+1 Recommend
1 collections
      • Record: found
      • Abstract: found
      • Article: found

      Temporary Trends in Fever following Transcatheter Aortic Valve Implantation

      Read this article at

          There is no author summary for this article yet. Authors can add summaries to their articles on ScienceOpen to make them more accessible to a non-specialist audience.


          Objectives: Fever following transcatheter aortic valve implantation (TAVI) is a common phenomenon, attributed mostly to inflammatory response which may impact outcome. Systemic inflammatory response may be triggered by multiple factors, most associated with the TAVI procedure itself. However, there are no data regarding the incidence of fever following TAVI in contemporary era with newer generation devices. Our primary objective was to measure temporal trends in fever incidence and features following TAVI. Methods: We analyzed a retrospective cohort of 802 consecutive patients who underwent TAVI at our institution between November 2008 and February 2018. We identified and characterized all patients who developed fever (>38.0°C from any cause) within the first 72 h following the procedure and analyzed incidence and characteristics stratified into 3 time frames: 2008–2014, 2014–2016, and 2016–2018. Results: Following TAVI, 190 (23.7%) patients developed fever (mean age 82.3 ± 5.2 years, 64.2% female). An infectious etiology was evident in only 32.1% of cases. The frequency decreased gradually and significantly across timeframes (32.8, 23.6, and 14.5%, respectively, p < 0.001) . In a multivariate regression analysis, 1st generation CoreValve (HR 1.91; CI 95% 1.2–3.04, p = 0.006) was found to be associated with higher incidence of fever in addition to female gender, vascular complications, transfemoral access, and reduced GFR. Conclusions: Fever incidence post TAVI decreased significantly throughout the last decade. The higher rate of fever in the early years of TAVI was likely associated with first-generation devices, vascular complications, and reduced GFR.

          Related collections

          Most cited references 16

          • Record: found
          • Abstract: not found
          • Article: not found

          The Natural History of the Systemic Inflammatory Response Syndrome (SIRS)

            • Record: found
            • Abstract: found
            • Article: found
            Is Open Access

            Acute kidney injury following transcatheter aortic valve implantation: predictive factors, prognostic value, and comparison with surgical aortic valve replacement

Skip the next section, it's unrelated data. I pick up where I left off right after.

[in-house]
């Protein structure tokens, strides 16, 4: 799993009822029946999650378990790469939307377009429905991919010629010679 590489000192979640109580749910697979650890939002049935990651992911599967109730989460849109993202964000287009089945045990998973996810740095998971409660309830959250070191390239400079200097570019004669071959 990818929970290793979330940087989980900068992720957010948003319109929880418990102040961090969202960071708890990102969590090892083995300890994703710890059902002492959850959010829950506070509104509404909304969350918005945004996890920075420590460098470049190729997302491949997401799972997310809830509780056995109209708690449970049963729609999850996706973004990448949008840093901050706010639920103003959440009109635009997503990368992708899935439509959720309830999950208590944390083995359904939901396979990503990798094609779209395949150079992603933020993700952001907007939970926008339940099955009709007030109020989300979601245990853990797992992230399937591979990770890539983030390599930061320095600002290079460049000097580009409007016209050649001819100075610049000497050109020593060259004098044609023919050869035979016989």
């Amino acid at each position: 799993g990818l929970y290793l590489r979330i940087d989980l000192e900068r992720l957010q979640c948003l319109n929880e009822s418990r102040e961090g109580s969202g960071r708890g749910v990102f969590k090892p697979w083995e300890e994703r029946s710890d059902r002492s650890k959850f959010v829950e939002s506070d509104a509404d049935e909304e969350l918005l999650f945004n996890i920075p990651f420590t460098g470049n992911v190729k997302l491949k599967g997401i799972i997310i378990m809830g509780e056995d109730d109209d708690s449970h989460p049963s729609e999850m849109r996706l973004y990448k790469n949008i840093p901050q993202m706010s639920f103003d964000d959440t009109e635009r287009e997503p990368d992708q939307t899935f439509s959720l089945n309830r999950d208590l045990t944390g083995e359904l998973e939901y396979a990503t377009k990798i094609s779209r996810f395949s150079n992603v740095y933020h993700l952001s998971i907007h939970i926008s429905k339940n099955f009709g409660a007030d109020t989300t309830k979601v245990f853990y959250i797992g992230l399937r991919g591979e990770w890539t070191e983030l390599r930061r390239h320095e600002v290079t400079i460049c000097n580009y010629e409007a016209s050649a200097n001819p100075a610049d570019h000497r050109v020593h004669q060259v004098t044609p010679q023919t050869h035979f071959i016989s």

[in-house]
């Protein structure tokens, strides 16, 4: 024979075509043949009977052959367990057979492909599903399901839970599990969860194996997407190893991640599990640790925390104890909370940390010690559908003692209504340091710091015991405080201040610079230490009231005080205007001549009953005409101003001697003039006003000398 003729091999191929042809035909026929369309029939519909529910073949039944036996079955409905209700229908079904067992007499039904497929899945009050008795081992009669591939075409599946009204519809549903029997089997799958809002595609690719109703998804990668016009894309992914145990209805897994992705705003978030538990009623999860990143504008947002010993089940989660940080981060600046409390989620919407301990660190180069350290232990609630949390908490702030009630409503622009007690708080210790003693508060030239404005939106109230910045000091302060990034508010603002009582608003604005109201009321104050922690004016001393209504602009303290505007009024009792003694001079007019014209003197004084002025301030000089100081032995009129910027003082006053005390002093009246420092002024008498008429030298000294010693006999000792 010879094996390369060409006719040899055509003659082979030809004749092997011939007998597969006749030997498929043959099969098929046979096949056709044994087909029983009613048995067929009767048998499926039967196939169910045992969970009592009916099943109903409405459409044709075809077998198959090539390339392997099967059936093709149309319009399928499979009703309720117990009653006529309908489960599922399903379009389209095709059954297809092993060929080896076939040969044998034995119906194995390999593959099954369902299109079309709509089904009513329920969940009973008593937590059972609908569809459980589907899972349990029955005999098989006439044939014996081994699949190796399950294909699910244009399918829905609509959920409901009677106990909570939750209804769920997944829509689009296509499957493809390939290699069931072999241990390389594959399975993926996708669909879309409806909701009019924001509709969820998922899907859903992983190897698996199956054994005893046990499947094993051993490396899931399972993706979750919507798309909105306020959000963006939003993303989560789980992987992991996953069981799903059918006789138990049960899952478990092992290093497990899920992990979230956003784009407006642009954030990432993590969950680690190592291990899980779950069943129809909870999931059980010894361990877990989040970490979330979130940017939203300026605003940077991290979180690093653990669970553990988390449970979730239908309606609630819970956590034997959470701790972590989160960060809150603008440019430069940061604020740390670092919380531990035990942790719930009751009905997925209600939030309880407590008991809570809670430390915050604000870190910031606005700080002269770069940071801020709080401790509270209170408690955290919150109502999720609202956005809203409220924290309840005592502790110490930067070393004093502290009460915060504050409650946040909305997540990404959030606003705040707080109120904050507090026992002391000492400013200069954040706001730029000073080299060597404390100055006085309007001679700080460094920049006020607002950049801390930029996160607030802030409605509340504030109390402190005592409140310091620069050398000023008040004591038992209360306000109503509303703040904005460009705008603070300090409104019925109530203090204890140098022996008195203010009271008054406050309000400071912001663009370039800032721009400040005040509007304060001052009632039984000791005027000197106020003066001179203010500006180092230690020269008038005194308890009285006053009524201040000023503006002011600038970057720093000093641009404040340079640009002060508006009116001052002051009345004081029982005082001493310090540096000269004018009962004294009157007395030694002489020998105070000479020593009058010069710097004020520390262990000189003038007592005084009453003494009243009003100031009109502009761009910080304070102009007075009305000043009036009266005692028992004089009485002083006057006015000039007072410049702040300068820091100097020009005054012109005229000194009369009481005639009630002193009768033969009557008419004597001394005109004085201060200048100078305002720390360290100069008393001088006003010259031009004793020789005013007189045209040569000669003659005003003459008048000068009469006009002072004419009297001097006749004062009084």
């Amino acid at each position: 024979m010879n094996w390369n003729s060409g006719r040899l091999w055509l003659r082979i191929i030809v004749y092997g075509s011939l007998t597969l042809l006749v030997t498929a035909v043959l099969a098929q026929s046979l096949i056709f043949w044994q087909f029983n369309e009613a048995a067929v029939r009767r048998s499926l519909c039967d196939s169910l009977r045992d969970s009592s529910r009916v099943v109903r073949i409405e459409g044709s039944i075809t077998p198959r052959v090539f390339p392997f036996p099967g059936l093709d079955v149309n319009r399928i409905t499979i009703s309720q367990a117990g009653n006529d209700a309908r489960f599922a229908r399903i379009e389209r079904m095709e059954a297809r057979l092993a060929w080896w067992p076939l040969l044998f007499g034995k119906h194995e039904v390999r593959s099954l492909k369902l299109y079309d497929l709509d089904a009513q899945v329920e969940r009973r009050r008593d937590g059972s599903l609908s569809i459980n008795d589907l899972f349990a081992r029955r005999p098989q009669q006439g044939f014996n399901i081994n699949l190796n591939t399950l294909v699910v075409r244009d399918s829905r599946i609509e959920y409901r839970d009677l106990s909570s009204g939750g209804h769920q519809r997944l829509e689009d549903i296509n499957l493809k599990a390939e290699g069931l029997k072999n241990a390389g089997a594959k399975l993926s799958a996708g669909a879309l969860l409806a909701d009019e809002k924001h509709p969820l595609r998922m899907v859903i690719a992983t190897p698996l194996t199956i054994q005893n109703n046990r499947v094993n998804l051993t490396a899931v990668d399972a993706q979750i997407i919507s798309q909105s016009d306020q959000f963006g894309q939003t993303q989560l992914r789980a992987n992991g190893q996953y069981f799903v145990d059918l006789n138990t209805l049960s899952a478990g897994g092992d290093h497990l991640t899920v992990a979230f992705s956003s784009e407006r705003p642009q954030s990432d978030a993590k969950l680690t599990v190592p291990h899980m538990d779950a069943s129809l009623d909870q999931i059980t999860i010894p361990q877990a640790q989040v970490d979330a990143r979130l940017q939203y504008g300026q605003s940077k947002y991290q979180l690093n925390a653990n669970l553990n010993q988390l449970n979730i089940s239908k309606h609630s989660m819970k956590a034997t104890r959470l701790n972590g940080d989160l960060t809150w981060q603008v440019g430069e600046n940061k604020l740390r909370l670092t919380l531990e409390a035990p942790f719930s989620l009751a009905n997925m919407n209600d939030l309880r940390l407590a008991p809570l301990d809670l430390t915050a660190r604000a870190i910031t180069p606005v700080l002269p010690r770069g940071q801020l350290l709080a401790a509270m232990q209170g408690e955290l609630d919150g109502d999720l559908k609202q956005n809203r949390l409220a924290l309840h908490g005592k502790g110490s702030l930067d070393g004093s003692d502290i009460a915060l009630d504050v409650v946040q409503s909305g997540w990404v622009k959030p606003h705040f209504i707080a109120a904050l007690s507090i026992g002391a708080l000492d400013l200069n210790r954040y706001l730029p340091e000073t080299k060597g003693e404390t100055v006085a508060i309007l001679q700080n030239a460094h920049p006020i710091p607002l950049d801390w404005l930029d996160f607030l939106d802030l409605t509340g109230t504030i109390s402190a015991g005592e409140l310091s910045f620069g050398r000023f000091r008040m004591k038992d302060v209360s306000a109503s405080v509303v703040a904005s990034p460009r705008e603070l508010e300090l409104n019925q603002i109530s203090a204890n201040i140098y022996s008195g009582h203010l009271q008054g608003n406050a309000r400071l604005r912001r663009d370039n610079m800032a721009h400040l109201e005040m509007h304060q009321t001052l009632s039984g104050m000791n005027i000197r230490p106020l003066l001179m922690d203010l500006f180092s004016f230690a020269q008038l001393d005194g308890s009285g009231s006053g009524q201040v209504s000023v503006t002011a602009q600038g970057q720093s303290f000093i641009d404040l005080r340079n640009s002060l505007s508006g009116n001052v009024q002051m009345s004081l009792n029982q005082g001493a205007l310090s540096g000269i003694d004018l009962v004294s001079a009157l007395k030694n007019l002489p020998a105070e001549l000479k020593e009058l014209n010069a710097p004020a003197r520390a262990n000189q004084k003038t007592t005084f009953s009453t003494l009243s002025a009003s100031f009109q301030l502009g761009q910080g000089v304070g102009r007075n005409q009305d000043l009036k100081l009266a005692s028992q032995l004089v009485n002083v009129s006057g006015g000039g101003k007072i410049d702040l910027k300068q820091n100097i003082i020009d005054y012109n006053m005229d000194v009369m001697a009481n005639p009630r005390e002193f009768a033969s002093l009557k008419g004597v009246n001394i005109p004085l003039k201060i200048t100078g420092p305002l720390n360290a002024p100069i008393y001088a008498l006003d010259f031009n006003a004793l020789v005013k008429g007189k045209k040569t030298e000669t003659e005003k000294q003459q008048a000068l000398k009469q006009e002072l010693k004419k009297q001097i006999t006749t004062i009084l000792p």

Aims Very few data exist on the occurrence of acute kidney injury (AKI) associated with transcatheter aortic valve implantation (TAVI). The objectives of the present study were (i) to determine the incidence, predictive factors, and prognostic value of AKI following TAVI, and (ii) to compare the occurrence of AKI in TAVI vs. surgical aortic valve replacement (SAVR) in patients with pre-procedural chronic kidney disease (CKD). Methods and results A total of 213 patients (mean age 82 ± 8 years) undergoing TAVI for the treatment of severe aortic stenosis were included in the study. Acute kidney injury was defined as a reduction of >25% in estimated glomerular filtration rate (eGFR) within 48 h following the procedure or the need for haemodialysis during index hospitalization. Those patients with pre-procedural CKD (eGFR <60 mL/min/1.73 m2, n = 119) were compared with 104 contemporary patients with CKD who underwent isolated SAVR. The incidence of AKI following TAVI was 11.7%, with 1.4% of the patients requiring haemodialysis. Predictive factors of AKI were hypertension (OR: 4.66; 95% CI: 1.04–20.87), chronic obstructive pulmonary disease (OR: 2.64, 95% CI: 1.10–6.36), and peri-operative blood transfusion (OR: 3.47, 95% CI: 1.30–9.29). Twenty-one patients (9.8%) died during index hospitalization, and the logistic EuroSCORE (OR: 1.03 for each increase of 1%; 95% CI: 1.01–1.06) and occurrence of AKI (OR: 4.14, 95% CI: 1.42–12.13) were identified as independent predictors of postoperative mortality. Patients with CKD who underwent TAVI were older, had a higher logistic EuroSCORE and lower pre-procedural eGFR values compared with those who underwent SAVR (P < 0.0001 for all). The incidence of AKI was lower (P = 0.001; P = 0.014 after propensity score adjustment) in CKD patients who underwent TAVI (9.2%, need for haemodialysis: 2.5%) compared with those who underwent SAVR (25.9%, need for haemodialysis: 8.7%). Conclusion Acute kidney injury occurred in 11.7% of the patients following TAVI and was associated with a greater than four-fold increase in the risk of postoperative mortality. Hypertension, chronic obstructive pulmonary disease, and blood transfusion were predictive factors of AKI. In those patients with pre-procedural CKD, TAVI was associated with a significant reduction of AKI compared with SAVR.